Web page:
No one game on a regular season slate single-handedly determines a team's success or failure. Wins and losses count the same in April as they do in September, and in the end those with the most wins advance into October while the others stay home.
However, there are individual games that define a team's character and resolve. Thursday's contest in Cincinnati just might be that game for the Reds.
Cincinnati heads into a big home series with the Milwaukee Brewers this weekend off a thrilling rally into the winner's circle against the Arizona Diamondbacks. Trailing six-zip heading into the bottom of the sixth, the Reds came back for a 7-6 victory thanks to Brandon Phillips' bat and solid work from four relievers.
The triumph gave Cincinnati a split in the 4-game set with Arizona, and maybe more importantly proved to the Reds that they can deliver on the offensive end without their leading hitter Joey Votto who will miss the next three weeks or so following knee surgery. Now comes the job of building on the momentum from Thursday as the Reds close out a long homestand with three against the Brew Crew.
Milwaukee and Cincinnati get things started Friday night at Great American Ball Park where the Reds are $1.20 favorites after opening in the -140 to -145 range. The Reds were sending Homer Bailey to the mound against Marco Estrada, and the total was listed at 8½-9. The outcome was still pending.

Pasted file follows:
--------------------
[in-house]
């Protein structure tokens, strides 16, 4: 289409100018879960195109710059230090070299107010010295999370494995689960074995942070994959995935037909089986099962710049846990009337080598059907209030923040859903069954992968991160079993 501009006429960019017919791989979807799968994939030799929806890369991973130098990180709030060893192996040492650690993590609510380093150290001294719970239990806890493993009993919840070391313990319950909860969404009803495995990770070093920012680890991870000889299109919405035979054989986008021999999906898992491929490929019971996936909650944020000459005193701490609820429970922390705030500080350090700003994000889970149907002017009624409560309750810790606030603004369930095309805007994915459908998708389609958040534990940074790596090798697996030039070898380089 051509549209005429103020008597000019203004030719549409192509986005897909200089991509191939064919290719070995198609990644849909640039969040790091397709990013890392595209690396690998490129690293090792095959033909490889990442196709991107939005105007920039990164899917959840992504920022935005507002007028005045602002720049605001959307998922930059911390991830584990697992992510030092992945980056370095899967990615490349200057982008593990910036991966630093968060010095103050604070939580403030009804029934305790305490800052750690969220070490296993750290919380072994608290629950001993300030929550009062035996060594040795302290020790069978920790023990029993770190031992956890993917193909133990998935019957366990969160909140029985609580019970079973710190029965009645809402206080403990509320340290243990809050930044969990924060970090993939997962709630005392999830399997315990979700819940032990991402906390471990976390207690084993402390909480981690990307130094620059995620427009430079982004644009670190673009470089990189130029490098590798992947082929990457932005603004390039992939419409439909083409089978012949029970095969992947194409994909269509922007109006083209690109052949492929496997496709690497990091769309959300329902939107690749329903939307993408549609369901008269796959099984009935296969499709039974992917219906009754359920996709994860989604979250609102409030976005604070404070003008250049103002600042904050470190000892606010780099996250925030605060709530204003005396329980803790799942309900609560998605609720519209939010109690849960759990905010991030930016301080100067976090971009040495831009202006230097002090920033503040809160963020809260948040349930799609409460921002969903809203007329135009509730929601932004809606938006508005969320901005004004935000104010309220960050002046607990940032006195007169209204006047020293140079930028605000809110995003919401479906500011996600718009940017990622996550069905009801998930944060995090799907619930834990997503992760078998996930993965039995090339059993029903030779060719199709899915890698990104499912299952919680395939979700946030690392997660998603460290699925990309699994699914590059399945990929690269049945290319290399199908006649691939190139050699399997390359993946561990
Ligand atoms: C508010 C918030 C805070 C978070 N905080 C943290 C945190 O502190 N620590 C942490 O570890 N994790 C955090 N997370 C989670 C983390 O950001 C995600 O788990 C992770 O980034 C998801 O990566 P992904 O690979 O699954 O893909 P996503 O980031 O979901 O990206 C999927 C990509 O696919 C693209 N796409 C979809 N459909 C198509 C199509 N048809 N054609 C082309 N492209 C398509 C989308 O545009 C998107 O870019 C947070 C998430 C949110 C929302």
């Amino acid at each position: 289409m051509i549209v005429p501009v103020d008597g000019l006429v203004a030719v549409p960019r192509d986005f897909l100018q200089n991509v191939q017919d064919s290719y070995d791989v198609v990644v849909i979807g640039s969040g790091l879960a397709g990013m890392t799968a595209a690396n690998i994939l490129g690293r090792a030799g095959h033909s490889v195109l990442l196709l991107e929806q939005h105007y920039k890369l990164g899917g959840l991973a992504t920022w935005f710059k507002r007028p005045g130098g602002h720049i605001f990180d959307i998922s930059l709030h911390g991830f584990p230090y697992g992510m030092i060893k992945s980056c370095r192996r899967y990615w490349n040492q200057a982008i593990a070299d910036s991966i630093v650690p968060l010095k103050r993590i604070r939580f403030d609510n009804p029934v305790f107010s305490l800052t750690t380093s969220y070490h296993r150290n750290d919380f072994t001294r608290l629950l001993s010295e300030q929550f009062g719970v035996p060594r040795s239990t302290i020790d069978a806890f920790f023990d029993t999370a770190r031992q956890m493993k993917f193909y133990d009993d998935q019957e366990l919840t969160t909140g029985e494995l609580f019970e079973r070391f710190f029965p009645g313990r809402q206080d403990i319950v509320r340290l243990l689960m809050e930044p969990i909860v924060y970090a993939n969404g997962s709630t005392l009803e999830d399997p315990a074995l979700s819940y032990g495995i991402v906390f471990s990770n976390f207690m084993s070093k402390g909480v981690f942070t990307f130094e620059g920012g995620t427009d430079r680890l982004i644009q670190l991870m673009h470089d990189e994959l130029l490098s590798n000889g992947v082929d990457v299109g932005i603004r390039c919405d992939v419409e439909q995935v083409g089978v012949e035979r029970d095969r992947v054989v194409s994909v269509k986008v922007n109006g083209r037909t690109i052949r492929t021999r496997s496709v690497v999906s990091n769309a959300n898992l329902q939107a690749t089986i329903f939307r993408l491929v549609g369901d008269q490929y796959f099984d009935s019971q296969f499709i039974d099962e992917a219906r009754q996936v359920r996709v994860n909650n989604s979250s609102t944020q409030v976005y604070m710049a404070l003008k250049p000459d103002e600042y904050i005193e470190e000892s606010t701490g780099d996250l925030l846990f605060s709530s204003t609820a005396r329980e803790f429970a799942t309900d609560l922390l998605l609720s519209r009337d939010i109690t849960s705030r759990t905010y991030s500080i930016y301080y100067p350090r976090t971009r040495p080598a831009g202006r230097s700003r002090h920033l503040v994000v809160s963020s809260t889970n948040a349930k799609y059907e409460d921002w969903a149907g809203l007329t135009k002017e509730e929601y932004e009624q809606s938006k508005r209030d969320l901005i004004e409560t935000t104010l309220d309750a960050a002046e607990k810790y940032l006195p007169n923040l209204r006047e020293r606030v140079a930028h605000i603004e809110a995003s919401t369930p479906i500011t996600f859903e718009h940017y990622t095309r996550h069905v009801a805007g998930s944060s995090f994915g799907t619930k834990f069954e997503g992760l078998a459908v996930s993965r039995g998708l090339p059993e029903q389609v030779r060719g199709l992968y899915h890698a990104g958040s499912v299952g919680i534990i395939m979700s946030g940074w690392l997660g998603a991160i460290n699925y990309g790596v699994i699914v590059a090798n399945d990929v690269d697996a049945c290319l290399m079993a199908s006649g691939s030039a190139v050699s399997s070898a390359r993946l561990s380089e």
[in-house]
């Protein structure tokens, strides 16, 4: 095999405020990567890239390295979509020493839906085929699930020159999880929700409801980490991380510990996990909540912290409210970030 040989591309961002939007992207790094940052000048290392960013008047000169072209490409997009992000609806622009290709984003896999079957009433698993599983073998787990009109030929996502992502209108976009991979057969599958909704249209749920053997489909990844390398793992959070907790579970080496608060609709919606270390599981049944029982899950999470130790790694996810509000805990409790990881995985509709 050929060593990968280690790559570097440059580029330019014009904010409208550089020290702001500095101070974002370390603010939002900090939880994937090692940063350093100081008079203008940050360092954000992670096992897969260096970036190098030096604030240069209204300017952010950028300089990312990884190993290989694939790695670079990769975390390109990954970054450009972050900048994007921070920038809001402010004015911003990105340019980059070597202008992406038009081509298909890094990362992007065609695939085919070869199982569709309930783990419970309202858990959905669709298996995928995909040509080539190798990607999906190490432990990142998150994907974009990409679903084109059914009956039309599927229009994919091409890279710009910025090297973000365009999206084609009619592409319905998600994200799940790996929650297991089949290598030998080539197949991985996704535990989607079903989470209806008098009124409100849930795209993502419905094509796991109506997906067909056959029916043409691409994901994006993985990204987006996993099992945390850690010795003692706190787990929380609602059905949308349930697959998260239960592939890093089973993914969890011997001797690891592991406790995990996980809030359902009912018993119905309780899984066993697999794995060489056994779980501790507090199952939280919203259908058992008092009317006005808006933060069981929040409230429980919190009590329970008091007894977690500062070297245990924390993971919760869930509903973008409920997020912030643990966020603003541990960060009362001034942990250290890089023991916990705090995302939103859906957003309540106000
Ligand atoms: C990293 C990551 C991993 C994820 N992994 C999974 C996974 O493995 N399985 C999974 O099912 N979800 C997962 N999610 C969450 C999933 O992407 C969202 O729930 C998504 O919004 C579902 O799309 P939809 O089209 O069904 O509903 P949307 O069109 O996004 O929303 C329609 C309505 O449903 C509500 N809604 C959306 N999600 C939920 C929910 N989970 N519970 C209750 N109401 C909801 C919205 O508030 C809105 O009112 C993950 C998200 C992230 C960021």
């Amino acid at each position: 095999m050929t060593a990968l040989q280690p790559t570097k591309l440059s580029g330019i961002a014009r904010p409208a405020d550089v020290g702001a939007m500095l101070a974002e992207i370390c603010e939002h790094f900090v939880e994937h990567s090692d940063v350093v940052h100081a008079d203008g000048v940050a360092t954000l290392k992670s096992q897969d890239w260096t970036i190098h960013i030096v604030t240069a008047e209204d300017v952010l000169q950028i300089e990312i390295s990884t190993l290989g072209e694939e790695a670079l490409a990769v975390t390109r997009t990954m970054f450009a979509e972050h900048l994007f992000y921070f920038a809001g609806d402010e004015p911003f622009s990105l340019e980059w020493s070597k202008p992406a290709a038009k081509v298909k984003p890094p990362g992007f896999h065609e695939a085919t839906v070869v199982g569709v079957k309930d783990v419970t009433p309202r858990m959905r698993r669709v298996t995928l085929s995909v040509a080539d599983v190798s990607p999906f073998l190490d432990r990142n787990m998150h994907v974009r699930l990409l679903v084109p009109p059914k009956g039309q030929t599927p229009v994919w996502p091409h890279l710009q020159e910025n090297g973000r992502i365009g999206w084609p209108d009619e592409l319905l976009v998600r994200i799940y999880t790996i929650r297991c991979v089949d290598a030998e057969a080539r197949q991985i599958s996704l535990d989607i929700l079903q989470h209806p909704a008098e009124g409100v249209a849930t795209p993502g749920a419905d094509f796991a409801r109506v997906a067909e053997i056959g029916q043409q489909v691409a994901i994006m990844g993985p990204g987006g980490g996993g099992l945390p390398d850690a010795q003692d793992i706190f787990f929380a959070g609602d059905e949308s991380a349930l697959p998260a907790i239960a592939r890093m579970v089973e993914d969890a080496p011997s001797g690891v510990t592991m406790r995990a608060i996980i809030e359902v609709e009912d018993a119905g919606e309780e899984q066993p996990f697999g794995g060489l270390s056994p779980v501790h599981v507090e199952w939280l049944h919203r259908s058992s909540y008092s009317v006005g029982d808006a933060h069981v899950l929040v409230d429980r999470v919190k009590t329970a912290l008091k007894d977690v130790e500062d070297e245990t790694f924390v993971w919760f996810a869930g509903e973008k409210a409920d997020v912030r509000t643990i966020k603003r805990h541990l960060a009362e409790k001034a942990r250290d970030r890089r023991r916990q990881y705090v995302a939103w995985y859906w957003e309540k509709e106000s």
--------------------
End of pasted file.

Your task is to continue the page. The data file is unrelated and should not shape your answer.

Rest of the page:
Saturday's second game (7:10 p.m. ET) pits Yovani Gallardo of the Brewers against the Reds' Bronson Arroyo. Early odds priced Cincinnati at -120 with an 8½-run total.
Arroyo had been dormant for 10 days when he climbed the hill in Cincinnati this past Monday, and whether it was the long layoff or simply a case of the Diamondbacks being in an offensive mood, the end result was a loss for the Reds. The veteran right-hander lasted just three innings and 48 pitches, few of which fooled Arizona batters.
The abbreviated outing followed an impressive 3-hit shutout in San Diego just before the all-star break, and ended a string of three consecutive quality starts for Arroyo. He has had success against the Brewers throughout his career, and both assignments vs. Milwaukee this season have resulted in Cincy wins with Arroyo combining for 14-1/3 frames and just four runs allowed.
Most of Gallardo's success vs. the Reds has come in Milwaukee. Pitching in Cincinnati has gone the other way, however, with the Brewers 1-5 in his last six starts at Great American Ball Park. Gallardo's 4.37 ERA isn't real ugly, but his big downfall has been the 18 walks in 35 innings.
He pitched well here in late-June (6 IP, 2 ER), but Milwaukee hitters couldn't overcome a fine performance by the Reds' Mat Latos.
A key to this series, as with most, will be the two bullpens, and Cincinnati has a pronounced edge right now. The Reds relief corps leads the majors with a 2.55 ERA and is anchored by the fire-balling Aroldis Chapman at the back end. Milwaukee relievers rank 28th in the majors with a 4.53 ERA, meanwhile, and a recent switch to Francisco Rodriguez as closer has brought anything but comfort to the Brewers. The former Angels and Mets closer did pick up back-to-back saves vs. the Cardinals earlier this week, but they were adventures to say the least.
The Reds have a 4-2 advantage against the Brewers in this year's series, winning two of three at Milwaukee in early-May and repeating that at home in late-June. The 'under' is also 4-2 (2-1 in each locale) and Cincinnati hasn't lost a season series to the Brew Crew since 2006.